Price Isn’t Necessarily the Barrier

Author:
Publish date:
This image accompanied the original post written by Rapolla.

This image accompanied the original post written by Rapolla.

MusicWatch Inc.’s Annual Music Study reveals that three out of four college students (77%) found some feature that would motivate them to pay for a premium music streaming service. That’s significantly more than compared to the 46% of overall streaming users who say they would pay.

The study surveyed 5,000 Americans 13 and over, and over, 700 of those who participated were college students. Monmouth University’s Music Industry Program Director and Chair of the Music and Theatre Arts Department Chair Joe Rapolla then analyzed the survey and posted his conclusions online.

“The data shows that price isn’t necessarily the barrier,” Rapolla said. “However, given that many students are satisfied with the music they can get from the free, ad-supported options, and so many have come to rely on video streaming services to get their music, the value-proposition of premium streaming services becomes imperative to communicate. Free is a price point that needs to strategically and carefully co-exist with other price points.”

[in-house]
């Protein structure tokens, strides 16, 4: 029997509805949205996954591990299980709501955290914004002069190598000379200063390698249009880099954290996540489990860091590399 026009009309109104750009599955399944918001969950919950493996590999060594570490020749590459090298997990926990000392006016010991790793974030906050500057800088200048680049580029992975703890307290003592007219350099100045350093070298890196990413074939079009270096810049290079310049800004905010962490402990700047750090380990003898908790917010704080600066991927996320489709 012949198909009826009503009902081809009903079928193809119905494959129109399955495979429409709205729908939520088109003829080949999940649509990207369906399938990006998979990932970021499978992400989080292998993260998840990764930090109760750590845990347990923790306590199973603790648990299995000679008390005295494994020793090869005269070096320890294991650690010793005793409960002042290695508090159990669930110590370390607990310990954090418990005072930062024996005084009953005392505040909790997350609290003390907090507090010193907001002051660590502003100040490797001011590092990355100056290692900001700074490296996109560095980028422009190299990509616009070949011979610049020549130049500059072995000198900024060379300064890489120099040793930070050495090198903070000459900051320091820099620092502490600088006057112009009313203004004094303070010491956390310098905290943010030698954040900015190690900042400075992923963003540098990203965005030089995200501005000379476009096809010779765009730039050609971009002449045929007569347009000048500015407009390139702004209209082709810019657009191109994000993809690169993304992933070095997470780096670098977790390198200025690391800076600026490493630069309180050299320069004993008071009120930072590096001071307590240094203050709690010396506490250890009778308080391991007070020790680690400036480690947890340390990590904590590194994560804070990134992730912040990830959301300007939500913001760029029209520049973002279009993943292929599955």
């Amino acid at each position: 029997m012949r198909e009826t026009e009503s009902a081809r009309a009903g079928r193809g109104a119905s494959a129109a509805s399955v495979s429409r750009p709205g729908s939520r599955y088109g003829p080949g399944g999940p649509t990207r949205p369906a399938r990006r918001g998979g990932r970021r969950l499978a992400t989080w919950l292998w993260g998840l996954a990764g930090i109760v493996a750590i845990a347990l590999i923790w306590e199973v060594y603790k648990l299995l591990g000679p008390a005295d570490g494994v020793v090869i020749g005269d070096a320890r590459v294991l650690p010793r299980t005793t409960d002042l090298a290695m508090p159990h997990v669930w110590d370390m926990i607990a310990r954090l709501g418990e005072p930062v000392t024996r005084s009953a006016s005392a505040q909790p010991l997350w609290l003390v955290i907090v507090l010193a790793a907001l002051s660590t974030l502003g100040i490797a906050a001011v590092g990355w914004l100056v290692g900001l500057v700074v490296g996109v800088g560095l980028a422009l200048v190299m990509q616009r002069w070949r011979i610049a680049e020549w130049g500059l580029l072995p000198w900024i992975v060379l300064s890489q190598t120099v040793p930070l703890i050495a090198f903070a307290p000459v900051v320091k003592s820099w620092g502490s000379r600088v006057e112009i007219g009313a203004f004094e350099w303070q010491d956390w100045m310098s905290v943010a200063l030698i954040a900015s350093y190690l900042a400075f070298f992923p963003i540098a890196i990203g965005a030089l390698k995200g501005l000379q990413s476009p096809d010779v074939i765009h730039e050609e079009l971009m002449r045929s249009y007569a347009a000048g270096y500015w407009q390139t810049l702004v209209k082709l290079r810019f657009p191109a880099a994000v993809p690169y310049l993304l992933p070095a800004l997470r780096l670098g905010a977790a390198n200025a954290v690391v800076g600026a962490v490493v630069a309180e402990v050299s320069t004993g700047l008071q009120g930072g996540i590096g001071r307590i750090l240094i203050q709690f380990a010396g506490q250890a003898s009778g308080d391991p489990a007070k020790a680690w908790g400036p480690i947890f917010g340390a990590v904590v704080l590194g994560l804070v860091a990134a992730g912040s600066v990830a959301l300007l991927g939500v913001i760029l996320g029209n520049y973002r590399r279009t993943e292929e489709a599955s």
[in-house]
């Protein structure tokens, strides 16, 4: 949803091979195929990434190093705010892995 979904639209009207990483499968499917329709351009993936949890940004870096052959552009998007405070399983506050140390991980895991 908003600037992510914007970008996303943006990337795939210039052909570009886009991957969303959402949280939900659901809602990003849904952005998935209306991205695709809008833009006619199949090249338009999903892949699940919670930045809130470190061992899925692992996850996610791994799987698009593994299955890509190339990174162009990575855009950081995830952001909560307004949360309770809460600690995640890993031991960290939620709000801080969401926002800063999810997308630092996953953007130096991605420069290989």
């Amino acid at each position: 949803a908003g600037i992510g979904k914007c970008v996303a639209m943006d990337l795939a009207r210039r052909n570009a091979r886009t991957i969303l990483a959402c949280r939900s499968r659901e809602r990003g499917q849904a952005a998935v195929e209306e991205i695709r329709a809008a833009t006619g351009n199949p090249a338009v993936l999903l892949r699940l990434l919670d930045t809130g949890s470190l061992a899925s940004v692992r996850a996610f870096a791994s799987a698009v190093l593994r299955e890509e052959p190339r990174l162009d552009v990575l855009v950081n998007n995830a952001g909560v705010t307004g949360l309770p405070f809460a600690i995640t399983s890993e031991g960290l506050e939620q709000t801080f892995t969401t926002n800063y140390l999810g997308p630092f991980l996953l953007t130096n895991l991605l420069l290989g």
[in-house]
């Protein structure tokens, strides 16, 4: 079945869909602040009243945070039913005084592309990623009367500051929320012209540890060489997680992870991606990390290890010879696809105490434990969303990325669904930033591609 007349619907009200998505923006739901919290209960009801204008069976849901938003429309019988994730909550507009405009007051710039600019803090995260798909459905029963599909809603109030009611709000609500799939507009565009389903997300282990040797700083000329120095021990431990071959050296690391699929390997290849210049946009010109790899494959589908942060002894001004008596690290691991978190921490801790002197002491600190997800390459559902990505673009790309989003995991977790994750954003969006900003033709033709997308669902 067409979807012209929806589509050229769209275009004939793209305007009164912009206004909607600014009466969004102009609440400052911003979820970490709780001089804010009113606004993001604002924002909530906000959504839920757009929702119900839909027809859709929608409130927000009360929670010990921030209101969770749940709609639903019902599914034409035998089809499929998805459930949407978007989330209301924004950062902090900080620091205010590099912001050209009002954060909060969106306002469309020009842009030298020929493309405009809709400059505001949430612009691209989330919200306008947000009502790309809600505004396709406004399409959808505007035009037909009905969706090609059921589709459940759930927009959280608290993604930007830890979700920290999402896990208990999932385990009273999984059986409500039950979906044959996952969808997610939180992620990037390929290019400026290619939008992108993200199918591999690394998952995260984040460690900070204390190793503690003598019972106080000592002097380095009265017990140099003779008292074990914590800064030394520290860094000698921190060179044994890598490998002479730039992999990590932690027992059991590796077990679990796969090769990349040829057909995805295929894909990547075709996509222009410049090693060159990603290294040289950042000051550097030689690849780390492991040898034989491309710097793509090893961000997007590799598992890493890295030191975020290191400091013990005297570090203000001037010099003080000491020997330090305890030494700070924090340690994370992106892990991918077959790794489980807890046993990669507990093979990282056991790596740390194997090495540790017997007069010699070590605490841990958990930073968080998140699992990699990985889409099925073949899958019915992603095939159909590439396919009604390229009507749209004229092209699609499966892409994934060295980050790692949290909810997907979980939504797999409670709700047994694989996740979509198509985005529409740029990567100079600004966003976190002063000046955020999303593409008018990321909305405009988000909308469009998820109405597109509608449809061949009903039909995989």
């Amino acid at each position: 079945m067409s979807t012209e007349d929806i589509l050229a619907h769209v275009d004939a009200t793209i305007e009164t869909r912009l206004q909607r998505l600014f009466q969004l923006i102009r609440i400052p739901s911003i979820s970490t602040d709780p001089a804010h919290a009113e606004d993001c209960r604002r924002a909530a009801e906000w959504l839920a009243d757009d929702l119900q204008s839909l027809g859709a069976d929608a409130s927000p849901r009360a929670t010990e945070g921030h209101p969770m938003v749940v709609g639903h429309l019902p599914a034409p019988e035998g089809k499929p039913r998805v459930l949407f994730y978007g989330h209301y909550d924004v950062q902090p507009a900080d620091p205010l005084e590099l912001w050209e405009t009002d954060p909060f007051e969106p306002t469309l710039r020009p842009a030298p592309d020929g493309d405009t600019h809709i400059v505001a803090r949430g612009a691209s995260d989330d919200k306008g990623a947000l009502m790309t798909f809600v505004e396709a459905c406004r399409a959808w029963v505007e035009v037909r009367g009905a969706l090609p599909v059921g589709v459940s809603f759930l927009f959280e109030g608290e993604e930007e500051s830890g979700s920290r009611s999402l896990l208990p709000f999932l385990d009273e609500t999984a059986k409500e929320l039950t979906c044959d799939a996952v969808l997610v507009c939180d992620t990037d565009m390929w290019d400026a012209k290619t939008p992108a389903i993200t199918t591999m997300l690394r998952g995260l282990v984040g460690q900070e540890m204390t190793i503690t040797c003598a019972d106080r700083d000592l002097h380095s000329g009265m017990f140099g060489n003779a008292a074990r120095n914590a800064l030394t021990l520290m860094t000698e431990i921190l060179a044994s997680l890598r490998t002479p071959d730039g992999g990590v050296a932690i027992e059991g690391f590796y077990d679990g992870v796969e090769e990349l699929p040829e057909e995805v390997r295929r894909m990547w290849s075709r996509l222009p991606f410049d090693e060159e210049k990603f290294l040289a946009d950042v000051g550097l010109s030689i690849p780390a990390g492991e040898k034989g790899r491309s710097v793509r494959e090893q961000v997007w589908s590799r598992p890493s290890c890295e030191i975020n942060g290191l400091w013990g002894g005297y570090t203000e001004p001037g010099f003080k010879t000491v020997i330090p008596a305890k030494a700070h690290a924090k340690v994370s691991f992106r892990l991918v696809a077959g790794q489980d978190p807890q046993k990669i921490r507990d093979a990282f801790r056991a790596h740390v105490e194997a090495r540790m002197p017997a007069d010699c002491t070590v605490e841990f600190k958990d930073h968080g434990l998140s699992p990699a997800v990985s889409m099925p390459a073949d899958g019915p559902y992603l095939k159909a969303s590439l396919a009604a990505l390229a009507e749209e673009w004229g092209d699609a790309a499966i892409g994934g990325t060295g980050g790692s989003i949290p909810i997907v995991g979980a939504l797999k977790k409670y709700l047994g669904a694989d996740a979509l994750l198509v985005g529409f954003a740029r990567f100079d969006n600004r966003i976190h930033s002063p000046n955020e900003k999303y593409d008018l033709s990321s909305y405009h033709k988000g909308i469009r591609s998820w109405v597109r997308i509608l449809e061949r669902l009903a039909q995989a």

Based on this information (and perhaps informed by his time as a senior vice president of marketing at Warner Music), Rapolla believes “the services need to structure their offerings, commercially positioning each so they are all generating revenue.”

Students were motivated to pay for streaming if: it was more difficult to get music from free services, if the paid version offers more choices or if new music was not available until later on the free service.

Some of Rapolla’s other key findings about college students include:

● “Bundling” of subscription music services with mobile bills was perceived as an incentive

● Free trials are helpful in converting listeners from the “freemium” to pay models

● One in five full-time college students bought a CD last year

● 25% still purchase paid downloads (and listen to them)

Related

Tiered Pricing Plans Described

Separately, Mel sought to clarify a new pricing scheme, a confusing part of past hearings. He said, “Today you pay $12.95” to get each service. If the companies merged, “We would create a lower price package.” He threw out a possible figure of $8.95 a month “or some lower price” and said the merged entity “would be willing to work with regulators” on that point.